Background The transient receptor potential channel M7 (TRPM7) is a ubiquitously expressed divalent cation selective ion channel with the exceptional feature of also being a serine/threonine kinase. TRPM7 is part of the TRP ion channel superfamily implicated in the control of calcium entry into cells. TRP channels are likely regulators of cellular responses such as neuronal bursting activity, fluid secretion, and cardiac rhythmicity. While previous work has demonstrated TRPM7 is regulated by the phosphatidylinositol 4,5-bisphosphate (PIP2) second messenger system, its actual role in cellular signaling and calcium regulation has been unclear to date.
Objective and Methods We have studied rat cardiac fibroblasts as a naturally occurring model system for TRPM7. These studies made use of specific antibodies (polyclonal/monoclonal), confocal imaging, calcium fluorescent imaging, and electrophysiology.
Results 1) Antibodies and confocal microscopy demonstrate that in the unstimulated fibroblast, TRPM7 is actually localized intracellularly. Subsequent stimulation by growth factors (PDGF, EDGF) induces TRPM7's translocation to the plasma membrane via RAC (a member of the RHO GTPase second messenger family). 2) TRPM7 insertion into the membrane was nonuniform, seeming to be localized to areas of the cell that were spreading and moving forward (lamellipodia). 3) Both calcium fluorescent dyes and patch clamp studies demonstrated that TRPM7 activation at the plasma membrane by PDGF allows for calcium influx across the plasma membrane and a rise in intracellular calcium. 4) TRPM7 channel insertion into the membrane, channel activity, and intracellular calcium elevations are abolished by specific inhibitors such as the dominant negative form of RAC (RACN17), wortmannin and extracellular magnesium respectively.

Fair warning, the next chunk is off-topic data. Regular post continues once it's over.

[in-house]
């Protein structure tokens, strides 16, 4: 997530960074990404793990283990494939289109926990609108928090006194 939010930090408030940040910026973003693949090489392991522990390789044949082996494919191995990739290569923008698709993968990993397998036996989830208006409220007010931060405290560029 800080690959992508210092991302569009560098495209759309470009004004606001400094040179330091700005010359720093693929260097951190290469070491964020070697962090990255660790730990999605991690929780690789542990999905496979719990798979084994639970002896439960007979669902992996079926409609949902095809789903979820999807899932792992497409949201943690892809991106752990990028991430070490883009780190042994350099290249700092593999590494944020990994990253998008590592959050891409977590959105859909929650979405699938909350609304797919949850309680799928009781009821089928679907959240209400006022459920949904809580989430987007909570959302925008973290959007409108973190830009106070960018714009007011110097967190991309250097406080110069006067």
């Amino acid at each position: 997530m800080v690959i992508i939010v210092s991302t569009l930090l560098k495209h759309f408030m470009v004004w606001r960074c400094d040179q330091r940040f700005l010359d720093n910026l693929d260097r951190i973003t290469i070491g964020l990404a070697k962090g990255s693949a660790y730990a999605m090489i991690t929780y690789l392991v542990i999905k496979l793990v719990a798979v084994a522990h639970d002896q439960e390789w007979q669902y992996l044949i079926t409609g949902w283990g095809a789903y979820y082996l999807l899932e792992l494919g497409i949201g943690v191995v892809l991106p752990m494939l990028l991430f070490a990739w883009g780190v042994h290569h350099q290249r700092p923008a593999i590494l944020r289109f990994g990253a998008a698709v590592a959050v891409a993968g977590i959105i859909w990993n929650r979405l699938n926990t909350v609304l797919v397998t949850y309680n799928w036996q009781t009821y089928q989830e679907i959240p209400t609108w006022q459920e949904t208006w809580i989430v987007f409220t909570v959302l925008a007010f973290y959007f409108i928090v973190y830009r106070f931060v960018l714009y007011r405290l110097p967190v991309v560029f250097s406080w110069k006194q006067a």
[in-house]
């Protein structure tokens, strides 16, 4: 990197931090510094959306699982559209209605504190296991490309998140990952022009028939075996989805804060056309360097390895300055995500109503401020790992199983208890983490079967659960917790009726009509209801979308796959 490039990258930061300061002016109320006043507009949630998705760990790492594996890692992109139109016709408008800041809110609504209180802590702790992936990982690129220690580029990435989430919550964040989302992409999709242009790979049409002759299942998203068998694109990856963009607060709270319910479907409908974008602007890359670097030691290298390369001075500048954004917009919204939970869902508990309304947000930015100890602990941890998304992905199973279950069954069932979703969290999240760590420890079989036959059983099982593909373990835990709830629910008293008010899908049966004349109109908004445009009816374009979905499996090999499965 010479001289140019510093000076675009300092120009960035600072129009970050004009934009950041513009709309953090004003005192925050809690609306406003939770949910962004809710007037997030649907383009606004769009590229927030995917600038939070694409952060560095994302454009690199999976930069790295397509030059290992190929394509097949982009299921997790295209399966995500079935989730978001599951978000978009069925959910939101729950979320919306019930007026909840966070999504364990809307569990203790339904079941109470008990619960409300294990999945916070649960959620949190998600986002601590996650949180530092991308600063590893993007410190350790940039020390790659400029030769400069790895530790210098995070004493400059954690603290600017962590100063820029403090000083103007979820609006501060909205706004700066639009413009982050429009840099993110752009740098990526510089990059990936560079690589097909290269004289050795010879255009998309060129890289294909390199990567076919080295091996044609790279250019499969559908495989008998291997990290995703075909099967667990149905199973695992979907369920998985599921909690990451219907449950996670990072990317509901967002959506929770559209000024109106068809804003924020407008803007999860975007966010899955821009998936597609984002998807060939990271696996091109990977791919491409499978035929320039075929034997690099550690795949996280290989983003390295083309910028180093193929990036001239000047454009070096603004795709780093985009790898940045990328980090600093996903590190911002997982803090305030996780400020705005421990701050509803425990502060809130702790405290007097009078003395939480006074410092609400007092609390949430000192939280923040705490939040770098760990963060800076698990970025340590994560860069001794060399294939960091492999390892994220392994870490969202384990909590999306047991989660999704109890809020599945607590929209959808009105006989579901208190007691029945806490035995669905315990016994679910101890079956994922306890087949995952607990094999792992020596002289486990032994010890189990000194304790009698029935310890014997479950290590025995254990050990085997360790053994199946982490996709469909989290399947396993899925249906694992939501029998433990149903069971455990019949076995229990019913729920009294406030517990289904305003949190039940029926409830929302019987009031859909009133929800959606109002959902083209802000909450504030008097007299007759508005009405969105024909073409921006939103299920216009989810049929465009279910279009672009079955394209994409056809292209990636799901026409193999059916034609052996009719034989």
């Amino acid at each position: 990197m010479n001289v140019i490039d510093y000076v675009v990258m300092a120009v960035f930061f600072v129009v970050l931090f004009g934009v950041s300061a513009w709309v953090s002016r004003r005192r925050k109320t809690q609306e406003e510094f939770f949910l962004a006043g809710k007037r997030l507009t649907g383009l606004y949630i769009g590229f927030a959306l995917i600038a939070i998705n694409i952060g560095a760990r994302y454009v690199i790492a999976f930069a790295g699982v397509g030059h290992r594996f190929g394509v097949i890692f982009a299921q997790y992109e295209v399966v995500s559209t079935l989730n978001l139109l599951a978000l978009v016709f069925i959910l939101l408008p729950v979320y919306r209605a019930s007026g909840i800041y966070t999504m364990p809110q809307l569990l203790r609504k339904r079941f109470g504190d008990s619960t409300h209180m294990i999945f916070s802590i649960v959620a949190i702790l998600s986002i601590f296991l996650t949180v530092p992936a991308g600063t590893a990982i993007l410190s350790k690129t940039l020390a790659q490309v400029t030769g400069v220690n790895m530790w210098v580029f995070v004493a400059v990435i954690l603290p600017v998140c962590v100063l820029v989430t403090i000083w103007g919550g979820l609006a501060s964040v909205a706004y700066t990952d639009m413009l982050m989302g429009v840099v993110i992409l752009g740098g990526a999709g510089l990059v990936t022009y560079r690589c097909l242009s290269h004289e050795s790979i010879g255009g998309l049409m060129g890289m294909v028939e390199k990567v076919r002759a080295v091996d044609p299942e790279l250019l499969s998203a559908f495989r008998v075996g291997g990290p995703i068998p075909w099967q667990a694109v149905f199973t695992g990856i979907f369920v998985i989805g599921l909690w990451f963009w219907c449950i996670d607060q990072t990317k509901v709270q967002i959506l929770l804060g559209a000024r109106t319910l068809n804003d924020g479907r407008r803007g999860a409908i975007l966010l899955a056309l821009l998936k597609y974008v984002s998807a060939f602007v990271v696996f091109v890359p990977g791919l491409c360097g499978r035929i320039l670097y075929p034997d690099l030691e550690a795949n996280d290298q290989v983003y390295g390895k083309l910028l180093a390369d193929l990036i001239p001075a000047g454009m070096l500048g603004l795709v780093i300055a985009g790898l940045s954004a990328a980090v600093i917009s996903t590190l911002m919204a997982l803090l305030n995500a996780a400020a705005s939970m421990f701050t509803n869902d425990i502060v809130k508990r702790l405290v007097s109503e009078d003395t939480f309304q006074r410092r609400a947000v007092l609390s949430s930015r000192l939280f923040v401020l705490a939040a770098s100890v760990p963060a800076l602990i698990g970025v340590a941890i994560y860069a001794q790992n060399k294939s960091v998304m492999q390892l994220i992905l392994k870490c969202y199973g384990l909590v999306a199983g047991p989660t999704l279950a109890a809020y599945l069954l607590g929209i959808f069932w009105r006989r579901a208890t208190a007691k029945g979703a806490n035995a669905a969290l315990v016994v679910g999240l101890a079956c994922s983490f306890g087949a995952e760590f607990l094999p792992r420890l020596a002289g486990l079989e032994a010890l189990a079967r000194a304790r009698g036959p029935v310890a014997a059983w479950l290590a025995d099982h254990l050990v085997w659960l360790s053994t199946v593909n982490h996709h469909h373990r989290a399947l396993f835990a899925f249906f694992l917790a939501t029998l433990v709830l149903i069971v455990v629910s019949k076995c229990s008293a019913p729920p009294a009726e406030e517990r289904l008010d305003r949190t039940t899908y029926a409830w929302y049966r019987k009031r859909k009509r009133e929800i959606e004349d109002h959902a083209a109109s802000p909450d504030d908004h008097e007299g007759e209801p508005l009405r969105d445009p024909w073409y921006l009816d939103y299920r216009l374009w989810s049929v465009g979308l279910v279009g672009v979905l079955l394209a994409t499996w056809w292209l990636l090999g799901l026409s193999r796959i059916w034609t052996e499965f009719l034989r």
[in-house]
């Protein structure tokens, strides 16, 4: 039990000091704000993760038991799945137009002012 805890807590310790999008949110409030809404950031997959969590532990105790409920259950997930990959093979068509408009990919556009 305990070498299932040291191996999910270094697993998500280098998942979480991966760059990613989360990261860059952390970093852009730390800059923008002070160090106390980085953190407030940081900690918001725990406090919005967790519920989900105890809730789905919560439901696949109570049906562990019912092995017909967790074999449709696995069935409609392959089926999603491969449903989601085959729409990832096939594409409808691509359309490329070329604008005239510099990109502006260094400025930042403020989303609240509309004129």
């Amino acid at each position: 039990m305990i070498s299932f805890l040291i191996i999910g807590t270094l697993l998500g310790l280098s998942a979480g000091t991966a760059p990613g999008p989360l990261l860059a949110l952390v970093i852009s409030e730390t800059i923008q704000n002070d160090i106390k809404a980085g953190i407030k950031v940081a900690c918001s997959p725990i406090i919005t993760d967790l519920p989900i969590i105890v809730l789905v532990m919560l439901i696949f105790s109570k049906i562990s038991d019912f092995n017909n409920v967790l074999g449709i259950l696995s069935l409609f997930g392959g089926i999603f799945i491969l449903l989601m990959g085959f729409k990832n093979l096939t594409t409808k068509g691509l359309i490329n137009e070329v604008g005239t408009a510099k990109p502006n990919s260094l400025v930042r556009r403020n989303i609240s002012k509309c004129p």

Conclusion We have shown for the first time that activated TRPM7 localizes to focal adhesions and lamellipodia, increasing cellular free calcium, and is likely involved in cytoskeletal remodeling necessary for cell motility and wound healing in fibroblasts.
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